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2 min read

“Education is a natural process carried out by the child and is not acquired by listening to words but by experiences in the environment.”
- Dr. Maria Montessori

Montessori and other developmental psychologists understood that young children learn using all their senses. 

That’s why the Montessori classrooms offer materials that are rich with sensorial properties - sandpaper letters, kitchen and food prep activities, golden beads, etc

But you don’t need all the technical Montessori materials at home to provide lots of sensory learning opportunities. 

All that you really need is to give your child the time and space for sensory learning. They already know how to do the rest. 

Sensory Play Activities At Home

The best places for sensorial exploration for infants and toddlers are outdoors and in the kitchen. Sensorial exploration happens naturally in these areas. 

Oftentimes a child doesn’t even need instructions or an invitation, they’ll put their hands in the dirt or explore a bowl of flour. It’s almost as if sensorial exploration is calling to them.  

Here are 8 activities that you can encourage in the kitchen or outdoors to promote sensory learning:

  • Sensory Bins 
    • All you have to do is fill a large bin or container filled with loose parts, sand, rocks, dried rice or legumes, fabric swatches, or water, and give your child time to explore.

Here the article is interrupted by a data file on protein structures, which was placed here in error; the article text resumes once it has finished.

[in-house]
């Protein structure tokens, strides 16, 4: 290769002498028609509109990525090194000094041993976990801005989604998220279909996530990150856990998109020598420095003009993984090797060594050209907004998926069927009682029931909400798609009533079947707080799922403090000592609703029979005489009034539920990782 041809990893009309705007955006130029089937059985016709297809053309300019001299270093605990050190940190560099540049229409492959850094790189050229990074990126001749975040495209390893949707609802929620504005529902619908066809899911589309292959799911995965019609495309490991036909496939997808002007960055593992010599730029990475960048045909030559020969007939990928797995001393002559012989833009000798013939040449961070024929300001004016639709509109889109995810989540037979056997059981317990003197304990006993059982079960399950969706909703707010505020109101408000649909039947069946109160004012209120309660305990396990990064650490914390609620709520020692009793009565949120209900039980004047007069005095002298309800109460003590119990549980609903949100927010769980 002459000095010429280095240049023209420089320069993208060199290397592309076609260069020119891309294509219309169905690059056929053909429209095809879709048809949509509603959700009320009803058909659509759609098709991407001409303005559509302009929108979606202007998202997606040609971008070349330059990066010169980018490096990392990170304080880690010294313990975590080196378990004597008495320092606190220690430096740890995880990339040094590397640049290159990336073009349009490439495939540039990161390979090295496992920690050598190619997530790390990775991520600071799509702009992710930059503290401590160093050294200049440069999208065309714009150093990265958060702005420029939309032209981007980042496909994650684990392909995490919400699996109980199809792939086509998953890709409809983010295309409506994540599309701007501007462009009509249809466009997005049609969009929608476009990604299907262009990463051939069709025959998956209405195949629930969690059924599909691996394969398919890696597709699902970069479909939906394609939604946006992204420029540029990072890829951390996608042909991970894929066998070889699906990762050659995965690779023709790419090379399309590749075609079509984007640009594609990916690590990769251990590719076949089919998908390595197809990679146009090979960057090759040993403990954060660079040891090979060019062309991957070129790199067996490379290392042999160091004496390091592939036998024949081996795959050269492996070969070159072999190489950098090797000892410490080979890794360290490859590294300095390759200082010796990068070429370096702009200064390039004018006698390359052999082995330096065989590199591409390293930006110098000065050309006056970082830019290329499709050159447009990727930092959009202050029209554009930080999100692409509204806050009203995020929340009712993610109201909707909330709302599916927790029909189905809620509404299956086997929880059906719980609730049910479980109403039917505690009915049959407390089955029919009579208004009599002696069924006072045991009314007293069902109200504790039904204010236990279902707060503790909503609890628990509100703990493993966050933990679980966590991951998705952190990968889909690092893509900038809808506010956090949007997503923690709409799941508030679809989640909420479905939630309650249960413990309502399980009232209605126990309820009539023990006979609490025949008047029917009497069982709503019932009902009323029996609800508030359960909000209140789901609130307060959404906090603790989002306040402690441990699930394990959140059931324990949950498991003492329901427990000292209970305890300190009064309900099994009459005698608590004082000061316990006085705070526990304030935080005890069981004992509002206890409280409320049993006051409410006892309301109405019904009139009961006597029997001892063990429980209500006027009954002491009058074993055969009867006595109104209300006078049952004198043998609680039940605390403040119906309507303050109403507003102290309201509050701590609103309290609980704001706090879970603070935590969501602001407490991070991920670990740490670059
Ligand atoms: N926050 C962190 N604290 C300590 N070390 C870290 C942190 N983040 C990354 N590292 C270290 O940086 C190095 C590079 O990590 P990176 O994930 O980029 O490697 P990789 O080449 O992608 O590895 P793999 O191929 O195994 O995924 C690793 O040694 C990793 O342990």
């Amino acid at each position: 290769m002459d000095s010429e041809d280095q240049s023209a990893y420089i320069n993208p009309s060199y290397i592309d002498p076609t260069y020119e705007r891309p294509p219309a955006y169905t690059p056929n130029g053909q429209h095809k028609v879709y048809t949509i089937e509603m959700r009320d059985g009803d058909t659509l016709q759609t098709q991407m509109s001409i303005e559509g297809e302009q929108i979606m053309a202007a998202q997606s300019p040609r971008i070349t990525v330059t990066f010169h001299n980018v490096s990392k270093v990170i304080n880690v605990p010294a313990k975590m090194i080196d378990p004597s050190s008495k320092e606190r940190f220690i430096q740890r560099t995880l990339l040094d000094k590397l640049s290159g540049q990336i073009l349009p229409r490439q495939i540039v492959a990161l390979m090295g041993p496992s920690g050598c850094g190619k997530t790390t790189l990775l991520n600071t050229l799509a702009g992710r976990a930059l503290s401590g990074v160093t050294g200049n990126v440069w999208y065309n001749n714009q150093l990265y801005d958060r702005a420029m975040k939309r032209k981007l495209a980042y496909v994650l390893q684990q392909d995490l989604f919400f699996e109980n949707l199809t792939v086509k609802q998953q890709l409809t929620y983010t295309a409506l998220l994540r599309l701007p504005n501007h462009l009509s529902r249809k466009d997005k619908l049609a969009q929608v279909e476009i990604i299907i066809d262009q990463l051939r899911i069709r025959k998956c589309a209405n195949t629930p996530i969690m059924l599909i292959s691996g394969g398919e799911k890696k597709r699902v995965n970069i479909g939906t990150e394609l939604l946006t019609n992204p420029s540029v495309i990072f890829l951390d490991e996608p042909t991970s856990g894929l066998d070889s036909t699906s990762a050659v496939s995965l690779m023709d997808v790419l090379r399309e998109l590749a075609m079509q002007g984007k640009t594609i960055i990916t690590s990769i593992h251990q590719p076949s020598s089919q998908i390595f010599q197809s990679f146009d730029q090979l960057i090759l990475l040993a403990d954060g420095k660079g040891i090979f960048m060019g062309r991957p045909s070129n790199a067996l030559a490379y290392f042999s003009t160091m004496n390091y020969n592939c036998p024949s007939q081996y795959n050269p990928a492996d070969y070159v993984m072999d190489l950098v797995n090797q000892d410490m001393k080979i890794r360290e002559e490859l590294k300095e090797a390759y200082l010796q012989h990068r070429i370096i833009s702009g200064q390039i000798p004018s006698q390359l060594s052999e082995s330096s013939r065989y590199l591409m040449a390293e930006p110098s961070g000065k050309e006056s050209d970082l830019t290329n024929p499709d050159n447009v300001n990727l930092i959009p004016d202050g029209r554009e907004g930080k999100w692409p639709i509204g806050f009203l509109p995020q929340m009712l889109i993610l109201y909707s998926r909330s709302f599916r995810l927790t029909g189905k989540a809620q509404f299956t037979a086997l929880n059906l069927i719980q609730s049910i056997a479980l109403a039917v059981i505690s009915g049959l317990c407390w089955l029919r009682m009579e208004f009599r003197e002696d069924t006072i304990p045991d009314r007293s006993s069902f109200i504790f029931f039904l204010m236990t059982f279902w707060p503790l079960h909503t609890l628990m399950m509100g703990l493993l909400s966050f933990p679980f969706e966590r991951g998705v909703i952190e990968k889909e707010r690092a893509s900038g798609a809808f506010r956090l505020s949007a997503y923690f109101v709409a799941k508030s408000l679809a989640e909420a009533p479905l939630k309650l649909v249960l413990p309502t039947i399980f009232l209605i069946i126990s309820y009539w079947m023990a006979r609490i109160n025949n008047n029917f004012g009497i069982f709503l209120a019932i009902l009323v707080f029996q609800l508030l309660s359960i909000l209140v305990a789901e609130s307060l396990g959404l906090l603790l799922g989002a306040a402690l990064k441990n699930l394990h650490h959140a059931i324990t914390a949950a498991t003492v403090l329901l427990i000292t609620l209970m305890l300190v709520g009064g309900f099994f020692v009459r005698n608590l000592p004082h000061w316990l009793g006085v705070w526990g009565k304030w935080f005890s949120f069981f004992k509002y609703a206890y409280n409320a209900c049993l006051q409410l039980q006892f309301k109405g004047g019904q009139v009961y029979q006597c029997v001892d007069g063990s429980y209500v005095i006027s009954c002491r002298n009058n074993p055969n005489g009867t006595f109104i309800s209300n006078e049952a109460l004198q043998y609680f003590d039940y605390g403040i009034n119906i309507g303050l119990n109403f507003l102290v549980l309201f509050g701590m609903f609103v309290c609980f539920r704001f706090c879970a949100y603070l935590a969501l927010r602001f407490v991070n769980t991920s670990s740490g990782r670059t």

• If you’re interested in setting up themed sensory bins or the ones that look more Pinterest-y, go here to check out ourSensory Bin Guide.
  • Nature - spend time outdoors, providing proper outerwear that will allow your child to climb, explore, and get dirty. 
  • Baking - even young children can begin to help with baking. Give your toddler a little bowl of flour with a spoon to explore and mix. 
  • Mealtime - provide a variety of textures and let them explore with their hands, even if they don’t always taste the food. Research shows that sensory play with food can help children become more adventurous eaters (source1,2, and3).
  • Bath time - add plastic containers for scooping and pouring
  • Backyard -  Sit baby in the dirt or grass and let them dig around. They will eat the dirt so watch carefully! You can add some small garden tools for your toddler or older child to dig or weed.
  • Finger painting - make your own oruse a kit like this one
  • Playdough - also great for hand strength, great for preparing the hands to write. 
  • Make a mud kitchen - Offer a few old bowls or pans, some water and a mixing spoon. There's no need for a fancy set up. 

The key is to simply slow down and make time for sensory learning. Instead of hurrying through the day and minimizing the mess, think about all there is to gain by giving your child these experiences. 

And while this does mean that thingswill often get a little messy, remember that they won’t learn like this forever and you can set limits.